Factors that would make the resolution of this dispute easier, more expeditious and inexpensive strongly militate in favor of holding these proceedings in the Eastern District of Virginia. Absent a transfer, this court would have to dismiss Count I of the Complaint, thereby forcing plaintiff to refile his claim in another jurisdiction, most likely the Eastern District of Virginia or a Virginia state court. Because Lesser & Kaplin's claim against the Authority arises from the same operative facts as those underlying its claim against American, relitigation against the Authority in a separate action would duplicate the cost to the parties and the burden on judicial resources, subject at least some witnesses to additional inconvenience and risk inconsistent results.
The court recognizes that plaintiff is a Philadelphia law firm, some of whose members will likely be witnesses in this action. Because of the relative proximity of Virginia to Pennsylvania, however, transfer of this case to that forum will not significantly impact upon plaintiff's ability to present its case, and will on balance serve the interests of economy and convenience. See generally Kreisner, 468 F. Supp. 176 (plaintiffs' litigation strategy must yield where considerations of unnecessary expense and judicial economy are implicated). It is not unreasonable to require attorneys who were prepared to spend substantial time litigating in Virginia to spend one day there to testify in support of their claim for fees. This is particularly so when they would have to do so in any event to pursue their first claim against the Authority.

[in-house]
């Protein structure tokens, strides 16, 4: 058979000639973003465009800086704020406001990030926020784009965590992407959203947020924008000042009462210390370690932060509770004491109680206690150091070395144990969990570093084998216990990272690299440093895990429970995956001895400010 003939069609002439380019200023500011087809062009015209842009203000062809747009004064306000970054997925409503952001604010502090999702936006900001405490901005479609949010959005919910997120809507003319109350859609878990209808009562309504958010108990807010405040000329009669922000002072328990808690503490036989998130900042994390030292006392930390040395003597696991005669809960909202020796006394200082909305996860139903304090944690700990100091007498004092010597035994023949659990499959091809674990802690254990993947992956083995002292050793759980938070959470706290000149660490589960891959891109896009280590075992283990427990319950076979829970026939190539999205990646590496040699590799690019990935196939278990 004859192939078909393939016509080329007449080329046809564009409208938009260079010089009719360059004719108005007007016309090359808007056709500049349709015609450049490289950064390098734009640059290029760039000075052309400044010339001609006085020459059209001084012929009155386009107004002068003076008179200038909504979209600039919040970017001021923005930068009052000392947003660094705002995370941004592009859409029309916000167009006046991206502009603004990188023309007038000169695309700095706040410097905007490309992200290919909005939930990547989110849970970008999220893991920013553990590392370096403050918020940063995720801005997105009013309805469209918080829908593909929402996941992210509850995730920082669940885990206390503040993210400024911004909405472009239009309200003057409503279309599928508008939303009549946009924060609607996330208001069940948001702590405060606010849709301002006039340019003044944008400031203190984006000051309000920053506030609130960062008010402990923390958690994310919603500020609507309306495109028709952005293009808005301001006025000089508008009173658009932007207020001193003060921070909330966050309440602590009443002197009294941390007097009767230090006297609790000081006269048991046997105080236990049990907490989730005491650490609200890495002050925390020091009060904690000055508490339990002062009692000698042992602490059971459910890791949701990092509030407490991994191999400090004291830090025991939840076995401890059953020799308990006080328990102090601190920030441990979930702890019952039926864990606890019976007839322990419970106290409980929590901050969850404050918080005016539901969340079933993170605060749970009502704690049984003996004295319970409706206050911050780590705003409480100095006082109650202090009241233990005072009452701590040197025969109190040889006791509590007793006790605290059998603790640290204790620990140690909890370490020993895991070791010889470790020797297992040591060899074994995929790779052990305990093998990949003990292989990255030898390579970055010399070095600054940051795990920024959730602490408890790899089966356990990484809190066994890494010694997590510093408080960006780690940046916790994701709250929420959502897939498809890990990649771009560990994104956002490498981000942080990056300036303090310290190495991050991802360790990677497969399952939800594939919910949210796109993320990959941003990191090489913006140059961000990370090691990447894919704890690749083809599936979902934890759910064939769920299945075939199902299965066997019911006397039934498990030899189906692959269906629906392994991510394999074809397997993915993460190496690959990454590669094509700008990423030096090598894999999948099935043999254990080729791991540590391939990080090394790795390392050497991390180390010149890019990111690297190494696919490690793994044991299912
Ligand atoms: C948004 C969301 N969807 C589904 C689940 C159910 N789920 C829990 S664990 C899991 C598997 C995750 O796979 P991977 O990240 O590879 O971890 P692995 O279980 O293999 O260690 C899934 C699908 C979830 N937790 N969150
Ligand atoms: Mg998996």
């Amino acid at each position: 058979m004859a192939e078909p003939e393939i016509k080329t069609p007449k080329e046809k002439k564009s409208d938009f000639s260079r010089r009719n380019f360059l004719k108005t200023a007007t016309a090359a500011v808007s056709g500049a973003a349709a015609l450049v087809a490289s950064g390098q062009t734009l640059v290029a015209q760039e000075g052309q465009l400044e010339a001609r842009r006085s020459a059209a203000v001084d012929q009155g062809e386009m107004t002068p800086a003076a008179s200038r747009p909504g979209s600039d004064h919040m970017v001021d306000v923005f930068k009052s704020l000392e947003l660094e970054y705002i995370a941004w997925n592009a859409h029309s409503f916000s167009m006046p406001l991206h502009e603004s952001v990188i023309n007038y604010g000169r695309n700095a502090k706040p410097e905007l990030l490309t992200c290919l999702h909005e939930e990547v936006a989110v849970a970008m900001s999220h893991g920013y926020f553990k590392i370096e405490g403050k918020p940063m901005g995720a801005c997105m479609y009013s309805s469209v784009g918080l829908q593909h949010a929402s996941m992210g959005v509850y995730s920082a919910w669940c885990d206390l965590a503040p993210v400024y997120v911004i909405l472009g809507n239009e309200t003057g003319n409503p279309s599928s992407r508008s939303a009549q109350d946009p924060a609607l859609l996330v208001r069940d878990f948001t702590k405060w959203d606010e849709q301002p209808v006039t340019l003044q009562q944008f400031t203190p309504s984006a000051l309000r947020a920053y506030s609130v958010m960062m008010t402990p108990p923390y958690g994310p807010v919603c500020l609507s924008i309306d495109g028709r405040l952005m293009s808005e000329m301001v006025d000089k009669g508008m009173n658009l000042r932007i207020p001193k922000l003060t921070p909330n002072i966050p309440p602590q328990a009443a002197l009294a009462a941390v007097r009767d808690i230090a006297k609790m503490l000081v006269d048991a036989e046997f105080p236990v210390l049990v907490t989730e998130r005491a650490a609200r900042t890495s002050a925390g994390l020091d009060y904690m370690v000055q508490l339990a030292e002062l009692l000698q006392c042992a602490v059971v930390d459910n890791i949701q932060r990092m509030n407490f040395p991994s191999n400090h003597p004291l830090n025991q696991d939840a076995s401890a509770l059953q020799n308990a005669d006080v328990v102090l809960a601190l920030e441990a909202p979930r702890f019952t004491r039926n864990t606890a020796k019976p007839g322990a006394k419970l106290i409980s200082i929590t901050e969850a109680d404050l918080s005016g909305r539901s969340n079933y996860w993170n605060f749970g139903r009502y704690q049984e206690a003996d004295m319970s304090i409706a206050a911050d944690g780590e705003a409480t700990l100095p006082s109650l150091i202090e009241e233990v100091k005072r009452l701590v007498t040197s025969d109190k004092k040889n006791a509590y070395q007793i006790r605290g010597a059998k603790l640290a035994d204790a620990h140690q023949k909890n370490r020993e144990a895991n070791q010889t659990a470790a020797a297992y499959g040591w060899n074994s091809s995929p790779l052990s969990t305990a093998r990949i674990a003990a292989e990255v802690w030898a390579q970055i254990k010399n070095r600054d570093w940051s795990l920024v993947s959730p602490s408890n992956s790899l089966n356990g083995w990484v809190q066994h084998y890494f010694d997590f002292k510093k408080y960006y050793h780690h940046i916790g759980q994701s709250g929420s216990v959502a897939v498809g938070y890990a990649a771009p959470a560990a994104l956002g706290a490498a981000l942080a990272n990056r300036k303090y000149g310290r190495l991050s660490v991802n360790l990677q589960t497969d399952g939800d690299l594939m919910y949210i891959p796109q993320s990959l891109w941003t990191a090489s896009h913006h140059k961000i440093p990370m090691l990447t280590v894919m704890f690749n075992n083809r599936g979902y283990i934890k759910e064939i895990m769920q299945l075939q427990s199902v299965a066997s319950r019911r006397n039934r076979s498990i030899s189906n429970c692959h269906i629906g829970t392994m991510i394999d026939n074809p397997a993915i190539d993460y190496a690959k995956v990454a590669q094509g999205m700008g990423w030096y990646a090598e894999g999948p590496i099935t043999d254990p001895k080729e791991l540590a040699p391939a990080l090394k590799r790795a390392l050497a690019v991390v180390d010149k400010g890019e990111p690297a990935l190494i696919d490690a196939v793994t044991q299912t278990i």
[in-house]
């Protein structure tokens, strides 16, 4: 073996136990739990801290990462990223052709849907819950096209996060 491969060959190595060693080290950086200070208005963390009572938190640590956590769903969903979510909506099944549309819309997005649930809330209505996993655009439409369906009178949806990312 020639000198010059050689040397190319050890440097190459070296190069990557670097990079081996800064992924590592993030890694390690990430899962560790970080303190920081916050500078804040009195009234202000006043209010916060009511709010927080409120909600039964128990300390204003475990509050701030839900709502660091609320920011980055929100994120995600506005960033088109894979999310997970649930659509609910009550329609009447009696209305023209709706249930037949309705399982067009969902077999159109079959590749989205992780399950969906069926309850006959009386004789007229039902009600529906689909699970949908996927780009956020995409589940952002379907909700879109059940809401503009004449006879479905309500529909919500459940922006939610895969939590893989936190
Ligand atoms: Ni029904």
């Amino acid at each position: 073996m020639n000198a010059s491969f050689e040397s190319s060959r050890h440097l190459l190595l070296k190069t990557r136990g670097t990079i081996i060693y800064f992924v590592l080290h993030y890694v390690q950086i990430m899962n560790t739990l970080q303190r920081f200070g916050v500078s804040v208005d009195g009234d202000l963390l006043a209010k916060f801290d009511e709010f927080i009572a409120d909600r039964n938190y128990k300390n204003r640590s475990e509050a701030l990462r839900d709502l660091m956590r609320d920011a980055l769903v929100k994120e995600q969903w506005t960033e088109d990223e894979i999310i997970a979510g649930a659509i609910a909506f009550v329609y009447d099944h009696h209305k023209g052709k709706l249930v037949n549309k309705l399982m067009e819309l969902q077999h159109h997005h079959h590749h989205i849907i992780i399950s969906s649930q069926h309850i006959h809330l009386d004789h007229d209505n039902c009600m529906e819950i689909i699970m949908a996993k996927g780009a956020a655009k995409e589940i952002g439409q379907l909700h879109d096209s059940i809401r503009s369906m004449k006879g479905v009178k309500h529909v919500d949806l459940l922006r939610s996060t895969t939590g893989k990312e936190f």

Finally, a number of factors indicate that transfer in this case will serve the public interest. First, the capability of joining the Authority and all other interested parties in Virginia, which is impossible in this forum, is an important consideration that weighs heavily in favor of changing venue. See Vassallo v. Niedermeyer, 495 F. Supp. 757, 59 (S.D.N.Y. 1980).